Wikimedia Developer Summit/2016/T114542
10am Pacific Time on Monday, January 4, 2016
Discussion of the following areas:
- 20 minutes - introductory presentation: Next Generation Content Loading and Routing - Adam Baso, Jon Robson, Joaquin Hernandez, Gabriel Wicke, Sam Smith
- 60 minutes - open discussion
- copied from Etherpad live notes on 2016-02-15
Reminder: All current and past edits in any pad are public. Removing content from a pad does not erase it.
Next Generation Content Loading and Routing
Session name: Next Generation Content Loading and Routing Meeting goal: [ENTER GOAL HERE] Meeting style: [ENTER STYLE HERE] Choose one of:
* Problem-solving: surveying many possible solutions * Strawman: exploring one specific solution * Field narrowing: narrowing down choices of solution * Consensus: coming to agreement on one solution * Education: teaching people about an agreed solution
Phabricator task link: https://phabricator.wikimedia.org/T114542
(not shared publicly, or even with @wm.org) (that's...disappointing)
- Apologies, the title slide had the link to the Commons file on it, but I should have pointed it out earlier --dr0ptp4kt. Here's the PDF on Commons with all of the information:
- Out of date version of vision. Actually vision statement is https://wikimediafoundation.org/wiki/Vision ("Imagine a world in which every single human being can freely share in the sum of all knowledge. That's our commitment.")
(Outdated but also longer) PDF version of slides: https://commons.wikimedia.org/wiki/File:Paradigm.pdf
- Many networks and devices are slow and will remain slow for the near future (3-5 years)
- Google and others are acting as intermeidiaries to trim down the page size and increase speed of loading for 2G networks
- Images and HTML size influence load time
Stripping references, navboxes, infoboxes are some strategies to reduce HTML size
- Reading Web team built transformation API server that plugs into RESTBase to experiment with reduced payload size for 2G networks
- nodejs app that can run on both sever and client side depending on device capability and local device cache
- Load only initial section of html content initially
- Service workers to cache content on device
- Service worker is basically a proxy that can be installed in the browser to selectively intercept and modify HTTP requests
- Same/similar code can be run on the server side to compose page for clients without service worker support (no-js, first visit)
- Certain composition apis are faster than others, varnish cache is an order of magnitutde faster still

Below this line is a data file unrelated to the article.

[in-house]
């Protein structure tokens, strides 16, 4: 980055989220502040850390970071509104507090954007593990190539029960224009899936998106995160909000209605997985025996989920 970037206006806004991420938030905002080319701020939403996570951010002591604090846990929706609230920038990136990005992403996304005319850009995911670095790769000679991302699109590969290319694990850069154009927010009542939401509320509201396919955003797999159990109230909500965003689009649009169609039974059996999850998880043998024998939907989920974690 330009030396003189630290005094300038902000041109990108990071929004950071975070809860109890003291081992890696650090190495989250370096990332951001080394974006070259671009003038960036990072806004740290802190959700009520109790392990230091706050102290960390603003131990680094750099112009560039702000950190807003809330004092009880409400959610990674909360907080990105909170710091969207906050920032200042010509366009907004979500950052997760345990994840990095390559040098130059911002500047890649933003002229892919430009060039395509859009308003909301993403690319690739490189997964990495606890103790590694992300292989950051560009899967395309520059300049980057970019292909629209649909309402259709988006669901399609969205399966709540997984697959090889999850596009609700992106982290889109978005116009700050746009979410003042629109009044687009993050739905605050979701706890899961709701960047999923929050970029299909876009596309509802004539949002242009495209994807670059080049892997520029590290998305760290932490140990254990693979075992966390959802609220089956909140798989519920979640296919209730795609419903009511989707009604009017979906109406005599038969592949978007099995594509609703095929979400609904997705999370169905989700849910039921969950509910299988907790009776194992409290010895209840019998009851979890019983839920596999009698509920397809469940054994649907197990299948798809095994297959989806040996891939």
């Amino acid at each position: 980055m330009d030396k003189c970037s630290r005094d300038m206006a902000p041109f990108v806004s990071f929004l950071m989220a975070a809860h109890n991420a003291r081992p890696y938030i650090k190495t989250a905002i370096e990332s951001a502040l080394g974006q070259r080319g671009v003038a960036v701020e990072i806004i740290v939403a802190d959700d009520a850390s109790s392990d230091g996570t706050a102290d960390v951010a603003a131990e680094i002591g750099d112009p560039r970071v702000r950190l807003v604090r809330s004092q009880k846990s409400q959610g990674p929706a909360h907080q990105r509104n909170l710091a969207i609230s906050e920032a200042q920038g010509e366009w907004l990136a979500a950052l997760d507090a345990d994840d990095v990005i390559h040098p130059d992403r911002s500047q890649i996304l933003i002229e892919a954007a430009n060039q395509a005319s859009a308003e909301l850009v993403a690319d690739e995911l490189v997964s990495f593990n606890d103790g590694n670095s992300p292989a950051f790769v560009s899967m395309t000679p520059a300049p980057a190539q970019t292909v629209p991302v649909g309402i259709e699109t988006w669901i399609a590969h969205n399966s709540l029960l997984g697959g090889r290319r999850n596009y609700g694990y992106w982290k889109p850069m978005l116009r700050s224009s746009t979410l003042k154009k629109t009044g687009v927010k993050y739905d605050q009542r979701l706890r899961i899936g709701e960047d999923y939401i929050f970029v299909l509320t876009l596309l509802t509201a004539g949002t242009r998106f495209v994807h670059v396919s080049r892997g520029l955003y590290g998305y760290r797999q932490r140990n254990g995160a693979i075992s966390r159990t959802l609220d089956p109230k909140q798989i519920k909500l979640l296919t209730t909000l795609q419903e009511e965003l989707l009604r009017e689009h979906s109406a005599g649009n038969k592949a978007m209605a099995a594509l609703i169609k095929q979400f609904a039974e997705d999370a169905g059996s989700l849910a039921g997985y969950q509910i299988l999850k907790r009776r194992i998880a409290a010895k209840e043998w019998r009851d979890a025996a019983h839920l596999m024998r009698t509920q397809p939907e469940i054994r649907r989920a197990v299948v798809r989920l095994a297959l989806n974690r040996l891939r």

For each approach, what functionality would need to be reimplemented? Who is responsible for making the change? Skins would change. For the single-page app, I think skins would have to be implemented on the client-side. For each approach, what functionality would need to be dropped? Which stakeholders care?
Q&A: ServiceWorker composition vs. single-page app ● Pros ○ Can be introduced as a progressive enhancement, targeting only specific views. ○ Can be compatible with e
Question: cscott: Special:Everything, gadgets..., there's a long tail. It would be nice if we could use the future stuff where possible and fall back to the old PHP code for the long tail of random (but very useful for particular users) crap Answer (gwicke): "null skin". When you ask for a page on the "long tail", the service worker can turn around and ask core PHP to render that page with the "null skin", and then take the resulting opaque chunk of HTML and drop it into the existing page.
Alternatively, you can just load that particular page from core PHP bypassing the service worker, but that involves being careful to synchronize skins/UX so that the reload is not unduely jarring (and slow). (For instance, if you did this in the existing mobile app, the result would be very janky because the UX doesn't align.)
Can Service Workers actually distinguish /wiki/Earth from /wiki/Special:Log? Remark (Timo): Pro/cons of service workers: SWs work in a different thread in the browser, so transparent to JS/Gadgets. document ready etc still fires at the same time even if no server round-trip occurred in the background.
Timo: DOM still looks the same even though mechanics are different, so gadgets which run after "page load" should Just Work. ...and in theory the *content* markup can gradually become more semantic, which helps gadget authors more easily pull out semantic information from the page.
Will the HTML attributes be changed, e.g. class, id.? No, html doesn't need to change. Composition happens at the network level. So when the browser downloads the page and JS starts seeing it, it sees the composed version (streamed).
[cscott] that's an orthogonal issue. not necessarily. we do want to (for example) gradually improve <figure> markup, but that's not really related to this front-end proposal. (current implementation would have slightly different markup because it's based on Parsoid/RESTbase, but we're trying to unify the markup between Parsoid and PHP.) Joseph Allemandou: 3rd party MediaWiki, how? Gabriel Wicke: Doing more on the client relieves the server, so it would make running high-traffic wikis earlier. But yes, if (IF) we do this with services, that makes 3rd party harder. There's a separate session about that later today Toby Negrin: similar to Squid/Varnish/ESI on some level, just a wrapper around MW Subbu Sastry: Are we trying to figure out which approach is viable? What's the goal of this discussion? Adam Baso: Open to different approaches, we thought these two were viable. Probably have to borrow pieces of both. Toby Negrin: One of our (Reading's) goals is to reach more readers in the Global South, so have to make performance viable Subbu Sastry: Network issues with mobile is a motivation; is this solution only for mobile? What happens to desktop? Joaquin Hernandez: You don't often have a desktop client with a 2G connection :) but these improvements benefit all clients; on desktop it doesn't make as much of a difference because it's already fast